AIS Positon

Friday, February 3, 2012

A Four Sound Day

We left Alice Falls Anchorage in Thompson Sound Wednesday with plans to move to Anchorage Cove, and stage ourselves for departure the next day to George Sound. We found Anchorage Cove to be small and poorly protected from southerlies. There is a strong river current and visible rip with wind against current. We left after dropping anchor twice, unable to lie in a safe position allowing a stern line to the island.

Cruisers info: There is a bouyed line from shore to island, but it is not big enough to accommodate a boat our size, and it is relatively shallow - about 8 feet at low. The fair weather anchorage depicted in the guide is now too deep, and there is not enough room to drop a hook with a line ashore by the all weather site in anything but benign conditions.

We turned and went back into the sound to Southwest Arm, where we found satisfactory anchorage and spent a nice night. Forecast was for diminishing winds. They did.

Cruisers info: The bar at Southwest Arm provides only fair holding, and is made of softball to volleyball size stones. There is a good line strung shore to shore at the base of the cove, and we used it for two abreast quarter lines, which minimized swing as well as ability to drift inshore. I would not consider this all weather compared to Alice Falls.

We had a mostly motor sail to George Sound on Thursday, anchoring in Deas Cove. George Sound was different, still tall cliffed but less steep, and had sharply sloping but green covered walls, instead of the sheer cliffs in Milton Sound. We had a nice tramp over to Neck Cove on the other side where we crossed a relatively recent slide. The area looked like the aftermath of a New England ice storm - there was a small forest of leafless and broken trees as we walked over a scrabble of rocks. We found trail blazes less then knee high, and we estimated about 4' of slide below us. Definitely not a good area to buy real estate.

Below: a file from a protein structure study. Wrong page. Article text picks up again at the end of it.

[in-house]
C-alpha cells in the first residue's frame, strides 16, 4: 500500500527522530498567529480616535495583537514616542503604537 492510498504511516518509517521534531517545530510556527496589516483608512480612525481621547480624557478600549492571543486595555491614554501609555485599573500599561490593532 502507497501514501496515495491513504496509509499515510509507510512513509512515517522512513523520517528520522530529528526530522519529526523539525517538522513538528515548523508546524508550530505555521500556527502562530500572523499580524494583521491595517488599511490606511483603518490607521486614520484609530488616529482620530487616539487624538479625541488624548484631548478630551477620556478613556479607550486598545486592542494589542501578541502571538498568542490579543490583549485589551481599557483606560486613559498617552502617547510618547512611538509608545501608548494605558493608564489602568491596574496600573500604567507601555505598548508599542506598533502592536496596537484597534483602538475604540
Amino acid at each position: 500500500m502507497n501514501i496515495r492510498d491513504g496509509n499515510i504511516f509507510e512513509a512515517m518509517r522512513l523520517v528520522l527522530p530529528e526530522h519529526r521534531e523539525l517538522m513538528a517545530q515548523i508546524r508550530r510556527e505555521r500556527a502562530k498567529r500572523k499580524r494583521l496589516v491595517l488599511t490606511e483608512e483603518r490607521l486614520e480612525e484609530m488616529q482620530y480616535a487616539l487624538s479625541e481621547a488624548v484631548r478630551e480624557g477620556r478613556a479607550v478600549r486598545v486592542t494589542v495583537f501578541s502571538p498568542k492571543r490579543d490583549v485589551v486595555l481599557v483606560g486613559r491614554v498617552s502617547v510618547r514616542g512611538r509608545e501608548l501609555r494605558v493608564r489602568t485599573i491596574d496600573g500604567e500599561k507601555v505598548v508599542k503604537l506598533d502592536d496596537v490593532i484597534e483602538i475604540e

We saw our first boats in over a week, and heard chatter on the radio. Thompson Sound is one of the Sounds that connects to others inside - and we were seeing tour boats go up the sound from their base in famous Doubtful Sound, our next planned stop. By this time, we were also in nightly contact with Mare` of Bluff Fisherman's Radio. She is on 4417 USB 2030 NZT, and is happy to connect with cruisers along with the network of fisherman that check in regularly.

Cruisers info: The orange bouy at the head of Deas Cove brings a large hawser line from shore. We moored bow to this with a dock line and brought a stern line to the west shore. Trees are diminutive, but there is one 4' round waters edge boulder that happily accepted a surrounding chain, which we then led to our stern line.

Friday was a 4 sound day - as planned we left Deas Cove in light winds in Thompson Sound, and cruised by the entry to Bradshaw Sound as we entered Doubtfull. As it is reachable by cruise ship or adventure touring, Doubtful is known as the get-away sound. There is a small number of inhabitants - fisherman have set up a "hotel" to raft their boats to, and there is a hostel at Deep Cove, a base for a few intrepid tourists. We chose to spend our first night in Crooked Arm which we found to be a stunning, long, sinuous sound. There were hugely tall mounded peaks layered upon one another - breathtaking. If we ever get internet again, we will send pictures! There is also a true swing anchorage at the head of the sound - our first easy anchoring in weeks. The walk across to Dagg Sound (our fourth sound of the day) was rugged - very rugged. 4 Km in 2 hours R/T. Beautiful and enchanting bush ensconced in some tough terrain.

Today is a bit wet, but nothing terrible. We will likely head over to check out Deep Cove.

All is well.

Bill


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1 comment:

April Halprin Wayland said...

Doubtful? Crooked Arm? Bruce! I hope you're taking notes--great names!